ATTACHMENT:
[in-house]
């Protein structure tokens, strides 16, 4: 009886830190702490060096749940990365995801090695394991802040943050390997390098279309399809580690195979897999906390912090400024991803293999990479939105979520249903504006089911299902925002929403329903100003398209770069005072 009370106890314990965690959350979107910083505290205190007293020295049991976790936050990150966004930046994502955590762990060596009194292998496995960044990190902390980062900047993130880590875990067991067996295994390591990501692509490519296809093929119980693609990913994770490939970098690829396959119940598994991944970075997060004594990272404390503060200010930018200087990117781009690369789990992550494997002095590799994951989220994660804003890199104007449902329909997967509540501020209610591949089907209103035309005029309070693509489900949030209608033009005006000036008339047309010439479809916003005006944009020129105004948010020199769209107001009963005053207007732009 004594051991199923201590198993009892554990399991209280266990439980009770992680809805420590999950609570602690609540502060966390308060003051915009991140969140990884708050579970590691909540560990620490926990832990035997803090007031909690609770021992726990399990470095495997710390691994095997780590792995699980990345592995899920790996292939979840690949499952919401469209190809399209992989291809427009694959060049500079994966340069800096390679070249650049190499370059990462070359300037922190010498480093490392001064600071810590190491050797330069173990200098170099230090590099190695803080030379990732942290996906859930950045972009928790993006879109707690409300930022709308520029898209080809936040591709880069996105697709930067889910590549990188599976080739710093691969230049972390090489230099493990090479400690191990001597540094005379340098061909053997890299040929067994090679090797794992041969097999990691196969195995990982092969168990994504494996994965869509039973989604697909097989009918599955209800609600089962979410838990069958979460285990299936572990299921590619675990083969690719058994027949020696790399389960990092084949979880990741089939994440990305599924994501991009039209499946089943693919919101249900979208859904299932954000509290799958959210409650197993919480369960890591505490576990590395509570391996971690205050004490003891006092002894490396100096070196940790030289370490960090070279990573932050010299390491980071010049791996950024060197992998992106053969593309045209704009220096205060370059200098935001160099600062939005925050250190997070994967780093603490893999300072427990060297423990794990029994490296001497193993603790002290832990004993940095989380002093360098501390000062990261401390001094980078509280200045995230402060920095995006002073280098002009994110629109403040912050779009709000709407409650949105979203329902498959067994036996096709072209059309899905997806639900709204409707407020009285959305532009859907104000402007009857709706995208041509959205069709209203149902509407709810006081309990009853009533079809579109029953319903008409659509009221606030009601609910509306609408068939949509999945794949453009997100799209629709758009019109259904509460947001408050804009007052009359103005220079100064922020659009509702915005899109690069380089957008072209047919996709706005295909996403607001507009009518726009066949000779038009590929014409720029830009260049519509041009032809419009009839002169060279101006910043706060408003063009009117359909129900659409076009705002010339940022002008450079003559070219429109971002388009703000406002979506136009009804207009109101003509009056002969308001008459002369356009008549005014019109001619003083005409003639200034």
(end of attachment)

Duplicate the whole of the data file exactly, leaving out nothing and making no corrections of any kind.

[in-house]
């Protein structure tokens, strides 16, 4: 009886830190702490060096749940990365995801090695394991802040943050390997390098279309399809580690195979897999906390912090400024991803293999990479939105979520249903504006089911299902925002929403329903100003398209770069005072 009370106890314990965690959350979107910083505290205190007293020295049991976790936050990150966004930046994502955590762990060596009194292998496995960044990190902390980062900047993130880590875990067991067996295994390591990501692509490519296809093929119980693609990913994770490939970098690829396959119940598994991944970075997060004594990272404390503060200010930018200087990117781009690369789990992550494997002095590799994951989220994660804003890199104007449902329909997967509540501020209610591949089907209103035309005029309070693509489900949030209608033009005006000036008339047309010439479809916003005006944009020129105004948010020199769209107001009963005053207007732009 004594051991199923201590198993009892554990399991209280266990439980009770992680809805420590999950609570602690609540502060966390308060003051915009991140969140990884708050579970590691909540560990620490926990832990035997803090007031909690609770021992726990399990470095495997710390691994095997780590792995699980990345592995899920790996292939979840690949499952919401469209190809399209992989291809427009694959060049500079994966340069800096390679070249650049190499370059990462070359300037922190010498480093490392001064600071810590190491050797330069173990200098170099230090590099190695803080030379990732942290996906859930950045972009928790993006879109707690409300930022709308520029898209080809936040591709880069996105697709930067889910590549990188599976080739710093691969230049972390090489230099493990090479400690191990001597540094005379340098061909053997890299040929067994090679090797794992041969097999990691196969195995990982092969168990994504494996994965869509039973989604697909097989009918599955209800609600089962979410838990069958979460285990299936572990299921590619675990083969690719058994027949020696790399389960990092084949979880990741089939994440990305599924994501991009039209499946089943693919919101249900979208859904299932954000509290799958959210409650197993919480369960890591505490576990590395509570391996971690205050004490003891006092002894490396100096070196940790030289370490960090070279990573932050010299390491980071010049791996950024060197992998992106053969593309045209704009220096205060370059200098935001160099600062939005925050250190997070994967780093603490893999300072427990060297423990794990029994490296001497193993603790002290832990004993940095989380002093360098501390000062990261401390001094980078509280200045995230402060920095995006002073280098002009994110629109403040912050779009709000709407409650949105979203329902498959067994036996096709072209059309899905997806639900709204409707407020009285959305532009859907104000402007009857709706995208041509959205069709209203149902509407709810006081309990009853009533079809579109029953319903008409659509009221606030009601609910509306609408068939949509999945794949453009997100799209629709758009019109259904509460947001408050804009007052009359103005220079100064922020659009509702915005899109690069380089957008072209047919996709706005295909996403607001507009009518726009066949000779038009590929014409720029830009260049519509041009032809419009009839002169060279101006910043706060408003063009009117359909129900659409076009705002010339940022002008450079003559070219429109971002388009703000406002979506136009009804207009109101003509009056002969308001008459002369356009008549005014019109001619003083005409003639200034």